In the meantime, officers should brush up on their first-aid basics. “Know your ABCs,” DaCorta says. “We figure that about half of those who die from hemorrhage die from a hemorrhage that could have been controlled with a tourniquet or pressure dressing if someone had been there to do it. We have to realize that there is no silver bullet. Technology will never replace training. We just have to know our ABCs and stay calm.”

Reality Checks

Manufacturers make a lot of claims about the efficacy of hemostatic products, but before you buy into the hype, make them answer these questions.

  • Is the product safe? Effective? Better than the standard treatment now administered?
  • Has it been tested on large, potentially fatal wounds?
  • How was its toxicity tested?
  • Are allergic reactions a possibility?
  • Does the user need extensive training?
  • If the manufacturer claims the product stops bleeding, does it provide comparisons to standard treatment and to similar products?
  • Can the officer open it with one hand?
  • Can the officer use it in the rain? In the dark?
  • Are the instructions clear?
  • What is the shelf life of the product? What kind of storage does it require?
  • If the product has been independently tested, who paid for the testing? Were other products included in the test or was the product compared to a standard form of treatment?
  • Has the product been field tested? By whom?
  • Will the company provide references and contact information for previous buyers of its product?
  • What is the company's FDA 510(K) status? Ask the company for copies of its safety and efficacy studies.
  • Does the FDA have any negative reports about the product?

A New Kind of War

In the post-Cold War era, the nature of warfare is rapidly changing with terrorist activities, ethnic/tribal conflicts, and organized criminal violence replacing the traditional combat between well-organized armies. The future conflicts are likely to be in urban areas (Somalia) or in hostile terrain (Afghanistan) between an ill-defined enemy and small rapidly mobile U.S. combat units.

In Mogadishu, Somalia, during a 15-hour urban battle, 18 U.S. soldiers were killed and more than 100 injured.  Some of these soldiers had been pinned down by sniper fire in the battlefield for more than 14 hours before they could be evacuated.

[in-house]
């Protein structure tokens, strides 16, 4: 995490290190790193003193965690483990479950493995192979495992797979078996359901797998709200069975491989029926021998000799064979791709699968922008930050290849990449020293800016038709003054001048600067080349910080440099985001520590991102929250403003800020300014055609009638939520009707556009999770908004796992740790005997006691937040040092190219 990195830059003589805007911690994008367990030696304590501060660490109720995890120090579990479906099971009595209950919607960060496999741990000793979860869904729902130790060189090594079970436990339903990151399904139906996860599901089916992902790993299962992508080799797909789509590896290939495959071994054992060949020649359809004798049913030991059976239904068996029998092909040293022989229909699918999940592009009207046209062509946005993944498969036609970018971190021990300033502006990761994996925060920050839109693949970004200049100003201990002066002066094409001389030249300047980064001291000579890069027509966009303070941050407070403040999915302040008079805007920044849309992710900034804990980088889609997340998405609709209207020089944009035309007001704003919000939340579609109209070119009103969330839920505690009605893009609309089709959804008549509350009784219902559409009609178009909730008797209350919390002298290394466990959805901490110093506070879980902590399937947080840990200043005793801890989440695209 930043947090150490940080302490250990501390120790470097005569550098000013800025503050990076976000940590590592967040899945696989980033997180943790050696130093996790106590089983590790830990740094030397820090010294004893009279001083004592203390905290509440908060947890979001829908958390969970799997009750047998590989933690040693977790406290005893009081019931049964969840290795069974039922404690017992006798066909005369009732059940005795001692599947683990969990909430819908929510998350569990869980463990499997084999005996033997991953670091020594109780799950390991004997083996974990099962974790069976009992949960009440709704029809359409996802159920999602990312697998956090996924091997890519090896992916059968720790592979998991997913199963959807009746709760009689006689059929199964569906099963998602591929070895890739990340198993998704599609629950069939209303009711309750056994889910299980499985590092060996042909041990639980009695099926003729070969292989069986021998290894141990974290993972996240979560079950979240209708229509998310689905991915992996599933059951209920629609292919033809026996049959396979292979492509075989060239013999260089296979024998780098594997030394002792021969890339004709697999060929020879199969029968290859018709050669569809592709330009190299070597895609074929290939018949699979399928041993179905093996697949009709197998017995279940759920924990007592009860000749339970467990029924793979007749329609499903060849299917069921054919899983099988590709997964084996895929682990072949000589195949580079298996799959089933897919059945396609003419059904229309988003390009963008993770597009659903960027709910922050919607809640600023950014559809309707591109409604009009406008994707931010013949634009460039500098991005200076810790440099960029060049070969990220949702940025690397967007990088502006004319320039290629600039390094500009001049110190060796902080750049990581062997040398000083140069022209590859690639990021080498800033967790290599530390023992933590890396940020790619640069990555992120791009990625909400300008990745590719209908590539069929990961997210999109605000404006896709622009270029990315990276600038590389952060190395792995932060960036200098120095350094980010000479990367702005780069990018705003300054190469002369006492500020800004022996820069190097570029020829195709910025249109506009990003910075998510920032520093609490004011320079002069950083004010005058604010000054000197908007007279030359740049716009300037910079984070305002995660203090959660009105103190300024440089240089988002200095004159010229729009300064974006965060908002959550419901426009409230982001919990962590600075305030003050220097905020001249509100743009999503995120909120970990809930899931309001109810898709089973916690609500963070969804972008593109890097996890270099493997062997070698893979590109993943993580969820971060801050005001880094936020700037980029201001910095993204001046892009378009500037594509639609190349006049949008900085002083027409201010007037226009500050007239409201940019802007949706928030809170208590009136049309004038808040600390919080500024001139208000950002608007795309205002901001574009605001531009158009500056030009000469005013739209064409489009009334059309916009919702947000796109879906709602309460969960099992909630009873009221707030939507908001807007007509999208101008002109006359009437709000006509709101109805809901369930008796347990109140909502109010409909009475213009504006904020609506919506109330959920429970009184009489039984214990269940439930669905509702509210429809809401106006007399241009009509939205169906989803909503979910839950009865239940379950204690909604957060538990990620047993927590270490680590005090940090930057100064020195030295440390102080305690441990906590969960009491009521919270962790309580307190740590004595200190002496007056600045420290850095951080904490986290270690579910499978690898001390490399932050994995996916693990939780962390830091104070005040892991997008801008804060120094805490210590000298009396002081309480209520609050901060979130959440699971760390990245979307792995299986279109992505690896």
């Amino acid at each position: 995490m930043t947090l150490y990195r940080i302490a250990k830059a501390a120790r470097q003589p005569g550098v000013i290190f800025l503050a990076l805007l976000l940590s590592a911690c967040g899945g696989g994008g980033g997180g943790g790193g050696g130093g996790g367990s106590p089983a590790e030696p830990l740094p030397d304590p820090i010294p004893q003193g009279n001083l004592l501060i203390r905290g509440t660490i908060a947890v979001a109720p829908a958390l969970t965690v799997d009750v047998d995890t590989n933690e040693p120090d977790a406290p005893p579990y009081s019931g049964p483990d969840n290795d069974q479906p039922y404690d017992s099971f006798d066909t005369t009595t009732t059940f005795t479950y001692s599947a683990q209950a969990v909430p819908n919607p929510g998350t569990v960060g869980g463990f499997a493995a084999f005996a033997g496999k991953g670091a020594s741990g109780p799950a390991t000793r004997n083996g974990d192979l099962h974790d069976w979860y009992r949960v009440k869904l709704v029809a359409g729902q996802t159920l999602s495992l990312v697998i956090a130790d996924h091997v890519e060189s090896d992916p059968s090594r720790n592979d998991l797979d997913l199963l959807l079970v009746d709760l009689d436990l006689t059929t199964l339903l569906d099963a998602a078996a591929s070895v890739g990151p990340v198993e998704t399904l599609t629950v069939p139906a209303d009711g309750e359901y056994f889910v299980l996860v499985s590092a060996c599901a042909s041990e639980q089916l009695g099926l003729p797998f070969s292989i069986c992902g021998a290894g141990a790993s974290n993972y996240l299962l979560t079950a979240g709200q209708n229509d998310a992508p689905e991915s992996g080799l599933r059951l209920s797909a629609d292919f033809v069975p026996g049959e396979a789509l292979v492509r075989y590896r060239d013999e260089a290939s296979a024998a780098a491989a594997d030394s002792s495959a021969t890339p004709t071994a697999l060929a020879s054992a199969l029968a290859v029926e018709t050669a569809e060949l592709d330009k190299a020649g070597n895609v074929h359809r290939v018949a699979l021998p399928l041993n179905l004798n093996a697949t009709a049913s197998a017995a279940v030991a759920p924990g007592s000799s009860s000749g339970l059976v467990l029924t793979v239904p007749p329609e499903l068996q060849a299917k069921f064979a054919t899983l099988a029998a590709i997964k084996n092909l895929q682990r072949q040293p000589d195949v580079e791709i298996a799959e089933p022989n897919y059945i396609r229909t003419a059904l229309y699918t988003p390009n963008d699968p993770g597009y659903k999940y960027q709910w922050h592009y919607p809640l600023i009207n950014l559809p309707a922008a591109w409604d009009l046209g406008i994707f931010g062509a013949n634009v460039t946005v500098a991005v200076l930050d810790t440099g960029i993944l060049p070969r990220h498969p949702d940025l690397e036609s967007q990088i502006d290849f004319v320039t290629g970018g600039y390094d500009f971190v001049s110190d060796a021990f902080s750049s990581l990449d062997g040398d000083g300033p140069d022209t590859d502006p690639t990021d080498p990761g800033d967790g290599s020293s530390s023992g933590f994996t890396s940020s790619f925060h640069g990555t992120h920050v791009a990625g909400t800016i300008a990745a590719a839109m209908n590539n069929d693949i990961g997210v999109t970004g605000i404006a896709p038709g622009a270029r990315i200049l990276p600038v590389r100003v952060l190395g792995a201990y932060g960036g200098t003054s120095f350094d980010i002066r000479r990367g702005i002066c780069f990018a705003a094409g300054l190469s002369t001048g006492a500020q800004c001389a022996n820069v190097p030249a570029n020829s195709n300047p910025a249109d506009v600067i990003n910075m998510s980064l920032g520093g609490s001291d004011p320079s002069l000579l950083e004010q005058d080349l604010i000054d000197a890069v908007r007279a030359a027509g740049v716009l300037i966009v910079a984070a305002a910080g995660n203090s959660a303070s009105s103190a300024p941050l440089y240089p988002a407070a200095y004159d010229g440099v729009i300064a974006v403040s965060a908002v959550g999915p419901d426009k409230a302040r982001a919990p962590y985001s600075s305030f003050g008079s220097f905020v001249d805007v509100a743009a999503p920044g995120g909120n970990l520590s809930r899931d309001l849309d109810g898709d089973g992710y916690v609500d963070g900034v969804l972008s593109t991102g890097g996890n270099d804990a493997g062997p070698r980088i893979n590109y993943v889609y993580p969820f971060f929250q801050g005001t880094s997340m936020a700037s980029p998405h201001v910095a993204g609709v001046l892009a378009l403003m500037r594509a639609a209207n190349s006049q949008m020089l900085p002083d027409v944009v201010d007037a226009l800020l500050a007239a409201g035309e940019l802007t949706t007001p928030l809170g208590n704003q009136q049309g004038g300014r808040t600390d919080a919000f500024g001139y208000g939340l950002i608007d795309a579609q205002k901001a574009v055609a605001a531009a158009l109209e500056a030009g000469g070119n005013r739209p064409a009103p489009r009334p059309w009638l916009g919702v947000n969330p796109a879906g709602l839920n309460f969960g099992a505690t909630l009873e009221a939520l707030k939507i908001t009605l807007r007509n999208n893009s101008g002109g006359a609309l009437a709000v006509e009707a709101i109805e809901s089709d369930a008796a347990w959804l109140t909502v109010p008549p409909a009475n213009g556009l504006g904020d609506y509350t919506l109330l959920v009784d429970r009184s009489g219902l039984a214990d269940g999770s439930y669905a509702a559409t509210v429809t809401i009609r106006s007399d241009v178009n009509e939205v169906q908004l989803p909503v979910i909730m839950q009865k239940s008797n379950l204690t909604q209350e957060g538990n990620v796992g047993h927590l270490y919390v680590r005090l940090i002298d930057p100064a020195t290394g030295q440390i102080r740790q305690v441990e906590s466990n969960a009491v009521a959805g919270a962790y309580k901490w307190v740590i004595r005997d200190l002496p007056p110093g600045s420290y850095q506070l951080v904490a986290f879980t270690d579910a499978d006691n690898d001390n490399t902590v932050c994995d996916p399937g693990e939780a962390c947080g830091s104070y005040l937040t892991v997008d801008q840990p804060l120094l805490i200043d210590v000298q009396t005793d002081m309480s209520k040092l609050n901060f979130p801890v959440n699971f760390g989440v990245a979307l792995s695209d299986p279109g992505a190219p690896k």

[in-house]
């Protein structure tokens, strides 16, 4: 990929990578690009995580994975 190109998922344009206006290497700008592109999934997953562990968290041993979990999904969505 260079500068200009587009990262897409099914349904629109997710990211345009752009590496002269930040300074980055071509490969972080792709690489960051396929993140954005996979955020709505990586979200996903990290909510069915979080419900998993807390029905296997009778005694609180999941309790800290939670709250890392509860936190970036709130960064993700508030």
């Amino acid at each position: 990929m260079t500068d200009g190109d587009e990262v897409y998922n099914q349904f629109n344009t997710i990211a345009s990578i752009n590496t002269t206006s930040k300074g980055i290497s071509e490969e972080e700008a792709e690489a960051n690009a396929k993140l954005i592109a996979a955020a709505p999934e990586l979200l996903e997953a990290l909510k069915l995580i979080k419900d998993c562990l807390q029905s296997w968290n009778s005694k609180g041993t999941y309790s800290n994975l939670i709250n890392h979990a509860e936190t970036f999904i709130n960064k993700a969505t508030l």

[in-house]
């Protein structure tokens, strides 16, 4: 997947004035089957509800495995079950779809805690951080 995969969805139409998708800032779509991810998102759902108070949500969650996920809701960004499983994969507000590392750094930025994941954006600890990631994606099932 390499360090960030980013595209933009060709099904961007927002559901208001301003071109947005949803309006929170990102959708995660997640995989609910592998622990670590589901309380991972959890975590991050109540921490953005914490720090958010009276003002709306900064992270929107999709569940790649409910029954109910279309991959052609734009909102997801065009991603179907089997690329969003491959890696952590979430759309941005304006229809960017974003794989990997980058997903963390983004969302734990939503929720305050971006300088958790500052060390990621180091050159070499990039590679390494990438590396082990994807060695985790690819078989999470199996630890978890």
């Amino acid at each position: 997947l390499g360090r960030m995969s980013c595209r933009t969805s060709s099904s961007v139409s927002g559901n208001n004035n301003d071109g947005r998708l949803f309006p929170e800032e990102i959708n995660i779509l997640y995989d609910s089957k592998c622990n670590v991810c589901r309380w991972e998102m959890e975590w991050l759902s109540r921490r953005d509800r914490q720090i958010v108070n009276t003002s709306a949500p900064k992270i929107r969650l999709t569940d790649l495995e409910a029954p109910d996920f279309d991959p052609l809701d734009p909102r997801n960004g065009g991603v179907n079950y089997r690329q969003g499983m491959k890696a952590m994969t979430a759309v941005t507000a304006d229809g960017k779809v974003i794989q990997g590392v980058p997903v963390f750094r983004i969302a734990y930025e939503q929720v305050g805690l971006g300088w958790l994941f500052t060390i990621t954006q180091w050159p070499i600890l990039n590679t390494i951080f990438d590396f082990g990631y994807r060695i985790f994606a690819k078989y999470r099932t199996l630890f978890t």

The injury patterns are also evolving. Due to the urban nature of conflict, and the use of body armor and Kevlar helmets by U.S. soldiers, the nature of injuries in Somalia was noticeably different compared to previous conflicts (Vietnam). There was a marked decrease in fatal torso injuries while penetrating wounds to the face, groin, and pelvis caused significant mortality.

Early combat casualty data from the war in Afghanistan is showing similar trends. For example, during Operation Anaconda (Shahikot Valley) on March 4, 2002, over the course of 17 hours, seven American soldiers were killed in action. Enemy fire caused major delays in evacuation, and, as a result, one soldier died from a bleeding groin/pelvic wound almost seven hours after being injured (two hours before the first of three evacuations).

As seen in these conflicts, the logistic support has been limited near the frontlines and delays in evacuation are common. Early and effective hemorrhage control is even more important in these situations and could save more lives than any other measure. [Source: "Use of Hemostatic Agents in Complex Extremity Injury," primary author Hasan B. Alam, M.D., Department of Surgery, Uniformed Services University of the Health Sciences, Bethesda, Md.]

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Lois Pilant is the former editor of a law enforcement magazine, a writer for the National Institute of Justice, and a frequent contributor to POLICE.